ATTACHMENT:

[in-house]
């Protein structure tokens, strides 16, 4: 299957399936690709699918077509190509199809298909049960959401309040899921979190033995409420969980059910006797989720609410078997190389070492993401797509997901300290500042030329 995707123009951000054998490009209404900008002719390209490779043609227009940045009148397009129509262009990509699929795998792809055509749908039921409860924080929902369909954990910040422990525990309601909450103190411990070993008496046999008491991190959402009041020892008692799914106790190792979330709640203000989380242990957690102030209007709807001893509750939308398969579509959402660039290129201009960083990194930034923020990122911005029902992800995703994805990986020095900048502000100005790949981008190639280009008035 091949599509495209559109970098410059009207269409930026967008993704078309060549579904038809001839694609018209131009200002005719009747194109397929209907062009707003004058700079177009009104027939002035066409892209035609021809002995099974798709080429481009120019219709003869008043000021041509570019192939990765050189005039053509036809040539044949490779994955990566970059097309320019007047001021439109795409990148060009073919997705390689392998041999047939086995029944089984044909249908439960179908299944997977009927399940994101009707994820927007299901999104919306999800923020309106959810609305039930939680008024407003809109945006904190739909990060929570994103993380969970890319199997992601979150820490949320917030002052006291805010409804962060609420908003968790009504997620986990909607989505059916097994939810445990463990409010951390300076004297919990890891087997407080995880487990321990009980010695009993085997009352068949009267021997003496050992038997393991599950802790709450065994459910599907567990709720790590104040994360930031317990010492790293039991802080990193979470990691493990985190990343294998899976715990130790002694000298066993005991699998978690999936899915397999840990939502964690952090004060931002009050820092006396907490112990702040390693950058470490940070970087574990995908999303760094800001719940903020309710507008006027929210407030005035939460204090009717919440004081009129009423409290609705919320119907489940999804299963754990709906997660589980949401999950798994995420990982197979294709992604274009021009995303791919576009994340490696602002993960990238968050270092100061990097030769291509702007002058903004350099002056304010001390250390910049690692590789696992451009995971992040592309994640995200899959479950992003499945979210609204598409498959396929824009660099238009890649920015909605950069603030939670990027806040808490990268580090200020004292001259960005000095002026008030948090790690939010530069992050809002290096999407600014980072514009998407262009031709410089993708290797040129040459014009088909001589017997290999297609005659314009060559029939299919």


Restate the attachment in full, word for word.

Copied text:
[in-house]
């Protein structure tokens, strides 16, 4: 299957399936690709699918077509190509199809298909049960959401309040899921979190033995409420969980059910006797989720609410078997190389070492993401797509997901300290500042030329 995707123009951000054998490009209404900008002719390209490779043609227009940045009148397009129509262009990509699929795998792809055509749908039921409860924080929902369909954990910040422990525990309601909450103190411990070993008496046999008491991190959402009041020892008692799914106790190792979330709640203000989380242990957690102030209007709807001893509750939308398969579509959402660039290129201009960083990194930034923020990122911005029902992800995703994805990986020095900048502000100005790949981008190639280009008035 091949599509495209559109970098410059009207269409930026967008993704078309060549579904038809001839694609018209131009200002005719009747194109397929209907062009707003004058700079177009009104027939002035066409892209035609021809002995099974798709080429481009120019219709003869008043000021041509570019192939990765050189005039053509036809040539044949490779994955990566970059097309320019007047001021439109795409990148060009073919997705390689392998041999047939086995029944089984044909249908439960179908299944997977009927399940994101009707994820927007299901999104919306999800923020309106959810609305039930939680008024407003809109945006904190739909990060929570994103993380969970890319199997992601979150820490949320917030002052006291805010409804962060609420908003968790009504997620986990909607989505059916097994939810445990463990409010951390300076004297919990890891087997407080995880487990321990009980010695009993085997009352068949009267021997003496050992038997393991599950802790709450065994459910599907567990709720790590104040994360930031317990010492790293039991802080990193979470990691493990985190990343294998899976715990130790002694000298066993005991699998978690999936899915397999840990939502964690952090004060931002009050820092006396907490112990702040390693950058470490940070970087574990995908999303760094800001719940903020309710507008006027929210407030005035939460204090009717919440004081009129009423409290609705919320119907489940999804299963754990709906997660589980949401999950798994995420990982197979294709992604274009021009995303791919576009994340490696602002993960990238968050270092100061990097030769291509702007002058903004350099002056304010001390250390910049690692590789696992451009995971992040592309994640995200899959479950992003499945979210609204598409498959396929824009660099238009890649920015909605950069603030939670990027806040808490990268580090200020004292001259960005000095002026008030948090790690939010530069992050809002290096999407600014980072514009998407262009031709410089993708290797040129040459014009088909001589017997290999297609005659314009060559029939299919």